Continue to the end of this article for important commentary by author Jack Ryan, J.D.
On May 18, 2009, the United States Supreme Court issued its 5/4 decision in Ashcroft v. Iqbal.i While at first glance this case had little or nothing to do with local law enforcement and claims brought against law enforcement, the decision may have far reaching implications on supervisory liability in civil rights claims brought under 42 U.S.C. §1983against supervisors.
The Iqbal case was brought by Javaid Iqbal against government officials, including United States Attorney General John Ashcroft and Federal Bureau of Investigation Director Robert Mueller. Iqbal had been arrested after the September 11th attacks on the United States and was held for a period of time as a person of “high interest.” Iqbal, as one of 184 persons of high interest was held at the Metropolitan Detention Center in Brooklyn, New York in the Administrative Maximum Special Housing Unit. (ADMAX SHU) During his detention at ADMAX SHU Iqbal was locked in his cell for 23 hours per day and was allowed out for one hour in which he was shackled and escorted by 4 officers. Ultimately Iqbal pled guilty and served a sentence relating to fraud in relation to identification documents and conspiracy to defraud the United States. After serving his sentence he was removed from the United States to his native Pakistan. Iqbal then filed a Bivens action. With respect to claims brought against the Attorney General and the F.B.I. Director, he alleged that the two had adopted an unconstitutional policy which subjected him to harsh treatment while incarcerated at the ADMAX SHU due to his religion, race, or national origin. Iqbal was a native of Pakistan and a Muslim. John Ashcroft and Robert Mueller sought to have the lawsuit dismissed on qualified immunity grounds asserting that Iqbal had not pled sufficient facts in his complaint to show their own involvement in clearly established unconstitutional conduct. Both the trial court and the United States Court of Appeals for the Second Circuit rejected Ashcroft’s and Mueller’s defense setting off the appeal to the United States Supreme Court.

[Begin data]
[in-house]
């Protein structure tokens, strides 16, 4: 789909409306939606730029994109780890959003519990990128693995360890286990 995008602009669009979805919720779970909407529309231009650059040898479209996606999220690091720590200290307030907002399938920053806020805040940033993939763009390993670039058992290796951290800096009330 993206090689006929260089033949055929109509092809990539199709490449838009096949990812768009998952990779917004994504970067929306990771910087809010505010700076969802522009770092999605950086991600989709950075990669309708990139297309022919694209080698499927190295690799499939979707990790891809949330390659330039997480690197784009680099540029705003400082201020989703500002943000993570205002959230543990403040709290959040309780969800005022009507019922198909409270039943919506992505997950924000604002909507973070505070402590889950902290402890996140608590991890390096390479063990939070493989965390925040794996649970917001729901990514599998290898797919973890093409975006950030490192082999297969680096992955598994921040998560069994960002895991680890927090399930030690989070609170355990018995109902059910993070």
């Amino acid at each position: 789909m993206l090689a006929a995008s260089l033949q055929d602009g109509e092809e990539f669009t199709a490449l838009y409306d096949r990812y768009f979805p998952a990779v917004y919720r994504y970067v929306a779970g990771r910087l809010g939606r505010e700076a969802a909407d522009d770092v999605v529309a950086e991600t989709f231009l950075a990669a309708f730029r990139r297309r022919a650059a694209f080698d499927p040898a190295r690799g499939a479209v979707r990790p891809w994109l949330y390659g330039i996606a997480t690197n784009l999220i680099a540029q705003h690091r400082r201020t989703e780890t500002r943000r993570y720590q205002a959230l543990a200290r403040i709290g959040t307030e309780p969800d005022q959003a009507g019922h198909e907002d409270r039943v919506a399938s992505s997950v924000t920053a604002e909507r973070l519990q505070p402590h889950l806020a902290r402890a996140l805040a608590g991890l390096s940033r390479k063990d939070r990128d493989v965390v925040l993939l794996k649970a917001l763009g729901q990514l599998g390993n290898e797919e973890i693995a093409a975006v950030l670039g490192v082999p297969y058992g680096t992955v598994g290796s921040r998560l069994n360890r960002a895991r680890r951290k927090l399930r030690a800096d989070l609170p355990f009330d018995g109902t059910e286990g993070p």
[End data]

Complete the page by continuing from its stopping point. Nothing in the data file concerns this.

The application of the majority’s decision to supervisory liability in local law enforcement cases is best evidenced by Justice Souter’s opening paragraph in dissent of the Court’s holding in the case. Justice Souter asserted: “This case is here on the uncontested assumption that Bivens v. Six Unknown Fed. Narcotics Agents, 403 U.S. 388 (1971), allows personal liability based on a federal officer’s violation of an individual’s rights under the First and Fifth Amendments, and it comes to us with the explicit concession of petitioners Ashcroft and Mueller that an officer may be subject to Bivens liability as a supervisor on grounds other than respondeat superior. The Court apparently rejects this concession and, although it has no bearing on the majority’s opinion in this case, does away with supervisory liability under Bivens.” (emphasis added)